3. Super Threshold Training (ST): Intervals in VO2 Max training are shorter, 1.5 to 3 minutes but very, very intense. 100% effort is required to produce an intensity that would not be possible to continue for any length of time. Though extremely difficult, the benefits from this type of training are significant.
    • Increase the power of the heart by increasing stroke volume
    • Increased aerobic power at threshold and maximum aerobic power overall (VO2 Max)
    • Increased ability to remove and tolerate lactic acid

This training will increase your top-end cardiovascular ability and will also enhace your capacity to work at lower intensities. Remember to rest for at least 5 minutes between each of these intervals and pay attention to how you feel. If you can’t continue then do not force the issue. Cool-down and come back to it another day.

There is an additional intensity that is less efficient, but much more commonly used than the three described above. This is the moderate intensity or “comfort zone” that the vast majority of exercisers stay within. It lies somewhere between the Aerobic Efficiency and Threshold Training intensities but effects neither element significantly. It is too intense to help with aerobic efficiency and too easy to do much for threshold training. It is the “no man’s land” of cardiovascular exercise and should be generally avoided other than in the base building period.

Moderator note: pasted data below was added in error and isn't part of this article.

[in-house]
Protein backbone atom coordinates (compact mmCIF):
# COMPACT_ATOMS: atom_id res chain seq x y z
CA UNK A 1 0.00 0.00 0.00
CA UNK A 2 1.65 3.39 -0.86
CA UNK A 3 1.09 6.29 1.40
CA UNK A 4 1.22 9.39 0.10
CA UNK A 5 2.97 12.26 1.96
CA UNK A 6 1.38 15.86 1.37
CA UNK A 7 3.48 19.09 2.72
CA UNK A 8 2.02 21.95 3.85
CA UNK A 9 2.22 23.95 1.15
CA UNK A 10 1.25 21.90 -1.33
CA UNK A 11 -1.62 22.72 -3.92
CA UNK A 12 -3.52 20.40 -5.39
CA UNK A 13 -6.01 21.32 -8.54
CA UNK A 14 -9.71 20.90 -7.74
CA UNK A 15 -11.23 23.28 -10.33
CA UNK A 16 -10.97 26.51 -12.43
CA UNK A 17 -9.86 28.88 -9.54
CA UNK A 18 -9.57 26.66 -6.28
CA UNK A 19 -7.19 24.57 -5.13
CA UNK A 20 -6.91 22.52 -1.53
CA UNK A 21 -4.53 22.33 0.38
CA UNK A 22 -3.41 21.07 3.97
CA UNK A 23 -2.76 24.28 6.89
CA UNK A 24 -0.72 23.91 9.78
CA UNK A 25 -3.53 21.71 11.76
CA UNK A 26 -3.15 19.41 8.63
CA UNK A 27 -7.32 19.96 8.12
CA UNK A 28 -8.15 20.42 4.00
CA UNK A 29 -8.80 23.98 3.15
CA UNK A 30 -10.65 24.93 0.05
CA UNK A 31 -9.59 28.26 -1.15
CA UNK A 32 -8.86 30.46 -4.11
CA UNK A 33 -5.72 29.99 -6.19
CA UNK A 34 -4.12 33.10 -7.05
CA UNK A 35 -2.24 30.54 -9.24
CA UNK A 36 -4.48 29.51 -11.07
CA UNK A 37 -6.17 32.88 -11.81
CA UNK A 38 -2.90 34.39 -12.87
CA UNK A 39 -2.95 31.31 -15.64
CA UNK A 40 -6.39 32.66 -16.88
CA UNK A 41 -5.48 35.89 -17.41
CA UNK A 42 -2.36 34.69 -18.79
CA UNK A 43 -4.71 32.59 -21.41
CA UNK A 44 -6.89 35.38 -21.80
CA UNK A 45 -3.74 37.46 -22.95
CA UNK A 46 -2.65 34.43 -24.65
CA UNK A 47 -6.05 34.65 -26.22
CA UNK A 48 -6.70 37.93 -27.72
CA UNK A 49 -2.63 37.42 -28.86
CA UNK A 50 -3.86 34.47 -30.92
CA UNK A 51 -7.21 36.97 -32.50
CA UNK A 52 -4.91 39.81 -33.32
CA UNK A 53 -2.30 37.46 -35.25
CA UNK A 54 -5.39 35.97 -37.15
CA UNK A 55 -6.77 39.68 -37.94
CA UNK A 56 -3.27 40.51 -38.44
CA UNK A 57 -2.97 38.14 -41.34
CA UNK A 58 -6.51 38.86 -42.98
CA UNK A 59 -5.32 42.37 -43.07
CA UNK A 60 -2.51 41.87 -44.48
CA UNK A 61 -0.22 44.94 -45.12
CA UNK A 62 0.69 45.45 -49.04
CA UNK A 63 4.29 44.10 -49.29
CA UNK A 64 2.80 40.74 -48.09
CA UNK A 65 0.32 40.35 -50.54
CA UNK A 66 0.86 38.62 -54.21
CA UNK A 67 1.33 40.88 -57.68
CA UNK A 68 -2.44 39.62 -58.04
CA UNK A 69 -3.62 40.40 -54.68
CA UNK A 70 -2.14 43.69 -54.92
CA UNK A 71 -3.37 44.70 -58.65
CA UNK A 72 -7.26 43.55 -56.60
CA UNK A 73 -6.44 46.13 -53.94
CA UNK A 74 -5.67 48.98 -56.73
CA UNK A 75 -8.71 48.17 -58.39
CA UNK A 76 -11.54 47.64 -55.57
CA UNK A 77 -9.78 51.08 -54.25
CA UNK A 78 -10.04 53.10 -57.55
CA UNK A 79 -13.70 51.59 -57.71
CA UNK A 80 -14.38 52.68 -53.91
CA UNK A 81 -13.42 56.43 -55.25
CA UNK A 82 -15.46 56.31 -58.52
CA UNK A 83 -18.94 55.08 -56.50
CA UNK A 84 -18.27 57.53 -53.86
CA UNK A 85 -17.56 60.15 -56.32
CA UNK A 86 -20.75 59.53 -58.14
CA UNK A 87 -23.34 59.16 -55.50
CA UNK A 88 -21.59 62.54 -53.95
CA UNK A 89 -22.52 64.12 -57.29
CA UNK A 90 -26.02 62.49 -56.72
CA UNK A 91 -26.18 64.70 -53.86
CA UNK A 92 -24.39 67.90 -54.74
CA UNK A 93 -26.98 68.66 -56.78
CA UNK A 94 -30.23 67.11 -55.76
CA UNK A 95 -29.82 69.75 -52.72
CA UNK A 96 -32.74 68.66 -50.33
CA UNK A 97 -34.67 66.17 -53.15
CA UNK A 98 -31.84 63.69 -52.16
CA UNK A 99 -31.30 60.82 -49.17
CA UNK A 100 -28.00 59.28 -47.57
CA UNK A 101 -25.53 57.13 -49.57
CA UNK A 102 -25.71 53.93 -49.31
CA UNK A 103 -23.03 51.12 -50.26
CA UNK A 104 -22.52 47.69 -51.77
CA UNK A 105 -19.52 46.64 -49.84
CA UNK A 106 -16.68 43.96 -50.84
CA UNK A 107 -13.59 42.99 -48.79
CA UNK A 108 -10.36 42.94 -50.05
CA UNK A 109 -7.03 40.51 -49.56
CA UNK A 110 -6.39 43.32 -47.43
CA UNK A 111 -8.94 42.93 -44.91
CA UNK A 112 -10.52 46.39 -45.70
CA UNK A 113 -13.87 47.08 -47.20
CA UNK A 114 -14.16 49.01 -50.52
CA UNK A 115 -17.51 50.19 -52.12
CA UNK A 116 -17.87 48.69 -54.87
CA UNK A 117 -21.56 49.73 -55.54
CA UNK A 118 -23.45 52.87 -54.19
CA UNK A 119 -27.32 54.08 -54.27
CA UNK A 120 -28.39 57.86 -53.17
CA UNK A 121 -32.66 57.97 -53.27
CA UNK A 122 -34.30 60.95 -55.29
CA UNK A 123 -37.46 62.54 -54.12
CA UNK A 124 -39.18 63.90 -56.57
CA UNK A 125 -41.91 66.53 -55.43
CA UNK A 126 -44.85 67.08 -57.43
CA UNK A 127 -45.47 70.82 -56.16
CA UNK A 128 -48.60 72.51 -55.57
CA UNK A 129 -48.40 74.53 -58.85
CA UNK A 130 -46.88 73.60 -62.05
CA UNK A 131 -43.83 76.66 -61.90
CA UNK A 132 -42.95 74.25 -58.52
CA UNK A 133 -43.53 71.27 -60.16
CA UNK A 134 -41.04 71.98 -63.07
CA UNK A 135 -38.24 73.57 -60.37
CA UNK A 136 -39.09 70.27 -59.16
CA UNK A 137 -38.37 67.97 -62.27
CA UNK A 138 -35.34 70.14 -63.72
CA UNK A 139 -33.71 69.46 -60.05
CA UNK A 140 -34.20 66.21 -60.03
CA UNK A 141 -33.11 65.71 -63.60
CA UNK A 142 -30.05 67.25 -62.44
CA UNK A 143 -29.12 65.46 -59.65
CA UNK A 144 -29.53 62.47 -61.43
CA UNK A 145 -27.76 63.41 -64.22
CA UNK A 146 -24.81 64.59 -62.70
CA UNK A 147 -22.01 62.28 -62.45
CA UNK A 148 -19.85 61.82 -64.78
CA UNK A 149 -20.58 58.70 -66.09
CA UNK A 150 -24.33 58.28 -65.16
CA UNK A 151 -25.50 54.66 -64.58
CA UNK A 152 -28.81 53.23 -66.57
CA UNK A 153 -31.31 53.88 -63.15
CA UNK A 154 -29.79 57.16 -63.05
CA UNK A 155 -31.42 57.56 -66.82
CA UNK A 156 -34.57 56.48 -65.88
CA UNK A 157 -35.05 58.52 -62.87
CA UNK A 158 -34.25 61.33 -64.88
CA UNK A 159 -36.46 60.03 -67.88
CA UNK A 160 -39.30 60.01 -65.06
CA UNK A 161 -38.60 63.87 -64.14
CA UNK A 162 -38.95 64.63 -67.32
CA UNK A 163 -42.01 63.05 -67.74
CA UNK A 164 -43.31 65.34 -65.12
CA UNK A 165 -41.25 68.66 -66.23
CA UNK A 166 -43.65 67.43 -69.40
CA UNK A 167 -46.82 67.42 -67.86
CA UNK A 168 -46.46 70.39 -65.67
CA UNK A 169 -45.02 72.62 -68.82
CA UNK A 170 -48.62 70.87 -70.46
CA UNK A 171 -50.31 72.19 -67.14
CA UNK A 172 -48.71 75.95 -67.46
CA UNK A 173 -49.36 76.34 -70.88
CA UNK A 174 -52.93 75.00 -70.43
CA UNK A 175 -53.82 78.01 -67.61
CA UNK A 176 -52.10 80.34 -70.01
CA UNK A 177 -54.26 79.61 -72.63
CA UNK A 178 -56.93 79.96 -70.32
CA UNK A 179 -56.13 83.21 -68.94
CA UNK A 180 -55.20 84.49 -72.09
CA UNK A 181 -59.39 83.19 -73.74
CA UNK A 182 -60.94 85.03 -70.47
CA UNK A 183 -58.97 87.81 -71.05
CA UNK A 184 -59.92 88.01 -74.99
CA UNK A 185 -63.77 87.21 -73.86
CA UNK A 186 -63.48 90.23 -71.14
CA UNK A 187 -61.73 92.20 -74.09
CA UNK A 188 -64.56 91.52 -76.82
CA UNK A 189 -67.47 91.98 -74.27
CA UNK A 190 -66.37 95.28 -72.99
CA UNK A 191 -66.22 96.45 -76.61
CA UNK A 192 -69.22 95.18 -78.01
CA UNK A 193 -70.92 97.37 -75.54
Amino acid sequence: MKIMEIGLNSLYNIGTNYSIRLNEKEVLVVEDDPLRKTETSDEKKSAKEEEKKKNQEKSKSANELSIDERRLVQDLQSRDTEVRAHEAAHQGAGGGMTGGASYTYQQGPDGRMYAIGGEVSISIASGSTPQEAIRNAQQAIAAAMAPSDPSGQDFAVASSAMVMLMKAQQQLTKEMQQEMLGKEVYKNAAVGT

Use both speed and incline to add intensity to workouts for the best overall development. If you increase intensity with resistance you will be emphasizing strength. Increasing rate will emphasize technique and speed. Play and have fun and remember to target your weaknesses not your strengths.

It is clear that the use of all three types of intervals described above will best develop your cardiovascular system. The best way to organize these training categories to get the most from our cardiovascular training plan is described briefly next. Spend 4 to 6 weeks targeting each one individually. Begin with Aerobic Efficiency workouts and then move up through Threshold Training and then to VO2 Max intervals. Make sure to rest appropriately and watch to make sure that you are recovering week to week. One workout per week should always have an aerobic efficiency element to it.

All cardiovascular training is done using the same exercise or machine

Many people find an exercise they like and that is the end of it. Whether it be running or aerobics, Stairmaster or step class, this approach will not maximize general conditioning. Mix your cardiovascular activities up. Use swimming, rowing, cycling, x-country skiing or any combination of activity you can think of. If you are not training for one sport specifically then you are not limited in any way. Try to choose activities that compliment each other. This will help you avoid overuse injuries associated with one type of repetitive activity and help your overall muscular balance. The key here is not to get stuck in a rut of a single activity that will cause uneven development and increase the risk of overuse injuries down the line.